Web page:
One Houston-area business owner shares how his business struggled, and later died, thanks to government shutdown orders and restrictions. Even so, state officials allowed other businesses to survive and thrive, and he wants to know why.
“It was one year ago today at 8 o’clock in the morning. [Gov. Greg Abbott] announced all businesses [were to] shut down at noon,” James Kopeck told Texas Scorecard in an interview on March 16. He owned Chuters Dance and Night Club in Pasadena, a city in southeast Houston. Chuters was one of the many businesses Abbott forced to shut down last year as part of his response to the Chinese coronavirus.
“We went broke,” Kopeck said. “I didn’t make it.”
Kopeck used to go to Chuters when he was younger, back when it was called the Texas Saloon. In early 2020, shortly before Abbott’s shutdown, Kopeck and a business partner bought Chuters. The owner at the time was a friend of Kopeck’s, who had been planning to close the business.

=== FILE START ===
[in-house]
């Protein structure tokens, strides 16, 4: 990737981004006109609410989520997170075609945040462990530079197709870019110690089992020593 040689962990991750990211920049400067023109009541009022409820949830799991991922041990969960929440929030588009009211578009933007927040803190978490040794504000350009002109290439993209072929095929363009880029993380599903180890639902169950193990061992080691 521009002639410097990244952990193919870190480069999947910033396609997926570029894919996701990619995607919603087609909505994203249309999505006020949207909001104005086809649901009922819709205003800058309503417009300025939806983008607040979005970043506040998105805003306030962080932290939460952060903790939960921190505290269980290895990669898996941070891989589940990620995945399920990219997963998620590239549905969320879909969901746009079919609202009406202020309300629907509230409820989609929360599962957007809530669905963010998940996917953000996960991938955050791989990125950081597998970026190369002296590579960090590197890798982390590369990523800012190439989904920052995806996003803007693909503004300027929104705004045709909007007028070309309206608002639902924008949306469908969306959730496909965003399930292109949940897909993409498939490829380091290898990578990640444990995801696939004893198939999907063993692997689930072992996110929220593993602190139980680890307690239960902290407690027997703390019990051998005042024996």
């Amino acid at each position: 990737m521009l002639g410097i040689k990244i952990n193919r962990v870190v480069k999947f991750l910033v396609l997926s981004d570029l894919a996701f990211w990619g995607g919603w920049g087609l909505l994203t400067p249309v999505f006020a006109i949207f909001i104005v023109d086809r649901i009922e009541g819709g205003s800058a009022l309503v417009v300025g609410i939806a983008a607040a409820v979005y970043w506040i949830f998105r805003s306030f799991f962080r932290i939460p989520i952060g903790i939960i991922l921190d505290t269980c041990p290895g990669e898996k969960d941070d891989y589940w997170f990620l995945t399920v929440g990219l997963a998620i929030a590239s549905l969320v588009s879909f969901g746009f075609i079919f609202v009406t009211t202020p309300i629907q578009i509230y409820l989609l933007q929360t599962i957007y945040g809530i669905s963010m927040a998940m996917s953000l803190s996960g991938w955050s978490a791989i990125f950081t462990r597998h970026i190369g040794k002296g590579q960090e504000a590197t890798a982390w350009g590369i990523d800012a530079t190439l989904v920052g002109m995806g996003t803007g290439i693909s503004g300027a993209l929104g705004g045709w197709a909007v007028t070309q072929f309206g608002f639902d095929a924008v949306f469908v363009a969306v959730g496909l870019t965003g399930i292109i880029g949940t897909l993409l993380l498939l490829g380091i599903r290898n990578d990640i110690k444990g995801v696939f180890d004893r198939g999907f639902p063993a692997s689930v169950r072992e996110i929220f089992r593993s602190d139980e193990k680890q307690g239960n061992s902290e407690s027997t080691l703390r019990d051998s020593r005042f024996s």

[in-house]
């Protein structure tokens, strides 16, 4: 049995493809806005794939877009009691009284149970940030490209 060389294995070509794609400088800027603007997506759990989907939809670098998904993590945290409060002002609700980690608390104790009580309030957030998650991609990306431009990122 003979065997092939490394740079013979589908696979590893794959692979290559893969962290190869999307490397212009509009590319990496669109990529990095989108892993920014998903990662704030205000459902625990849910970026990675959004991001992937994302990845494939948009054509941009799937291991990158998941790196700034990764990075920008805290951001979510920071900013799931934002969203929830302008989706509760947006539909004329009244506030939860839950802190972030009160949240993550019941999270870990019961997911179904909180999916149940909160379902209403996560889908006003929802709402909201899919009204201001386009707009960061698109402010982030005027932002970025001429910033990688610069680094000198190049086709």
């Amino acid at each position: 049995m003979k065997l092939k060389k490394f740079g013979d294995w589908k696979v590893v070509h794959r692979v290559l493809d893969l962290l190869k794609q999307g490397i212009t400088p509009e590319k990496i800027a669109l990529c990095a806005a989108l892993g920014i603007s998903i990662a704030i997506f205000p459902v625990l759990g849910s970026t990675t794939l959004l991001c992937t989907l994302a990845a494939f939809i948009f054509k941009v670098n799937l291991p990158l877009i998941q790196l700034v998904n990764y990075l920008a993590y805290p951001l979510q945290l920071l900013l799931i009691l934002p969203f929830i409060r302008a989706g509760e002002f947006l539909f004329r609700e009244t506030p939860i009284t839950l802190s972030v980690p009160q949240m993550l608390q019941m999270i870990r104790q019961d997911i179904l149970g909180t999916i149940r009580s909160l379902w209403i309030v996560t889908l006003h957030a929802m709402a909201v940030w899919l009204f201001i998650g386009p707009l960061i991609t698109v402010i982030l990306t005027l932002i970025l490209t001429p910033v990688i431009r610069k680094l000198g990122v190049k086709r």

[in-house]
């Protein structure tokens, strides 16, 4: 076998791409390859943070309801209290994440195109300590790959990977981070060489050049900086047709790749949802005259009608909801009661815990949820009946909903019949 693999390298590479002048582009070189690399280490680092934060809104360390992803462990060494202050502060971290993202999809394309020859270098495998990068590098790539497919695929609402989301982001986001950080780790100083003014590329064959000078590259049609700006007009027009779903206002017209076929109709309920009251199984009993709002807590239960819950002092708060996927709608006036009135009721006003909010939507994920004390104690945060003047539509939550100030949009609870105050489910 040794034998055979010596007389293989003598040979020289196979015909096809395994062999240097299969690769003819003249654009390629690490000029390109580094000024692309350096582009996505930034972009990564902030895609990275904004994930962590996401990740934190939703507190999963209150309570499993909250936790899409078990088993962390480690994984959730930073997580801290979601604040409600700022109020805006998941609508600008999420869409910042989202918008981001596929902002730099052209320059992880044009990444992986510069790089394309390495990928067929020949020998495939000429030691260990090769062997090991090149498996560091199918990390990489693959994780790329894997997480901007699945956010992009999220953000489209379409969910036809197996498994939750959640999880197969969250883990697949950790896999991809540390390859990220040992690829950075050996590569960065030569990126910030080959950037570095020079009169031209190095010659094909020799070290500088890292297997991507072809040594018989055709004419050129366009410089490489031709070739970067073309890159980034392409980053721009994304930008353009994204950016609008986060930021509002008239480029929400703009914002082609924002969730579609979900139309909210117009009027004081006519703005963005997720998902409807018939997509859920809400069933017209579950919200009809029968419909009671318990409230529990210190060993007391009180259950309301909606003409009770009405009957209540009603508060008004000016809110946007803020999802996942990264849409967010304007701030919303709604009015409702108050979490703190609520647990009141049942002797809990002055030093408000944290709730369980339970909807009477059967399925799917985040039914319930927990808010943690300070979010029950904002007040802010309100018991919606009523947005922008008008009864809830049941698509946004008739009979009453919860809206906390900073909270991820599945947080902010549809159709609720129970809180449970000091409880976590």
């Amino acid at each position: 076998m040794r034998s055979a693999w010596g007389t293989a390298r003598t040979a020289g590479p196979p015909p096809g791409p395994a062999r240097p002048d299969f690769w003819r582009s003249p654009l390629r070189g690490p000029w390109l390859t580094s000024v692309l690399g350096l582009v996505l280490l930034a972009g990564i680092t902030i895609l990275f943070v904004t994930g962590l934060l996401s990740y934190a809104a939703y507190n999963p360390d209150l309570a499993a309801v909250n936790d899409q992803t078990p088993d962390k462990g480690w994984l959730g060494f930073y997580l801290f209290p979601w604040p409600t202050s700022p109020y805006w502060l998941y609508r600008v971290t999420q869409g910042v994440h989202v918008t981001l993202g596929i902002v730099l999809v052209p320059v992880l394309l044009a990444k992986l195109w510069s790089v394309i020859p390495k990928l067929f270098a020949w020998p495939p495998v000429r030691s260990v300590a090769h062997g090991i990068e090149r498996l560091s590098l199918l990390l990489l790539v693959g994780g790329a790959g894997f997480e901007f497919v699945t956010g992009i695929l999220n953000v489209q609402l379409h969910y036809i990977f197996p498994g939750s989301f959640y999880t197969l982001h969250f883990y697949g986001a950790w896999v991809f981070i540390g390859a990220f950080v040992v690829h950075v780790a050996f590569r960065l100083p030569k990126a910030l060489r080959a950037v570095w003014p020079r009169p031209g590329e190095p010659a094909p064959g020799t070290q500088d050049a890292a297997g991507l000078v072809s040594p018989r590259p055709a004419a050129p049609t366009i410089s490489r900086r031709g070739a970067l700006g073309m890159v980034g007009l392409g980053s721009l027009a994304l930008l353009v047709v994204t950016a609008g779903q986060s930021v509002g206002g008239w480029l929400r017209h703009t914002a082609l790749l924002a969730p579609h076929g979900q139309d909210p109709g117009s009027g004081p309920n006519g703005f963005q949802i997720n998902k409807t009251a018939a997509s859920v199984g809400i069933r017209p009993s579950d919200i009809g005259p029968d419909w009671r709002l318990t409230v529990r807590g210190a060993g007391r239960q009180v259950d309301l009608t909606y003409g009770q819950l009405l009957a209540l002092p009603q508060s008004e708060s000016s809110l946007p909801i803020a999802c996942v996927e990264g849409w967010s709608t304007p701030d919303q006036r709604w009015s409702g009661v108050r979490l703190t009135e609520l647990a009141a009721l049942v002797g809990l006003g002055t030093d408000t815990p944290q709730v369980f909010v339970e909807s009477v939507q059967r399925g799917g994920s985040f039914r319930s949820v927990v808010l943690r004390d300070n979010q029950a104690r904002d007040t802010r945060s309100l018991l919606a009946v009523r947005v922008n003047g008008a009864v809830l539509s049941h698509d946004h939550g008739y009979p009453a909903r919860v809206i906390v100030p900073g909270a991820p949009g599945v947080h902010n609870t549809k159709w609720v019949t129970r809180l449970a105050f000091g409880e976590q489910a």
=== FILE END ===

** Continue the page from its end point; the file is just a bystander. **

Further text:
“I sure hate to see this closed down because there’s nothing else like it in the Pasadena area,” Kopeck said upon learning what his friend planned to do. And his business partner, Chris Berstrom, had long dreamed of having a bar.
“We signed the papers on March 1 of last year—and then March 16, we got shut down,” Kopeck said. “We put all our money into this thing, buying it, and then they shut us down.”
When the government shutdowns hit, Chuters was preparing for St. Patrick’s Day.
“We had a big event planned, and we had bought product and everything,” Kopeck recalled. “We lost a lot of money
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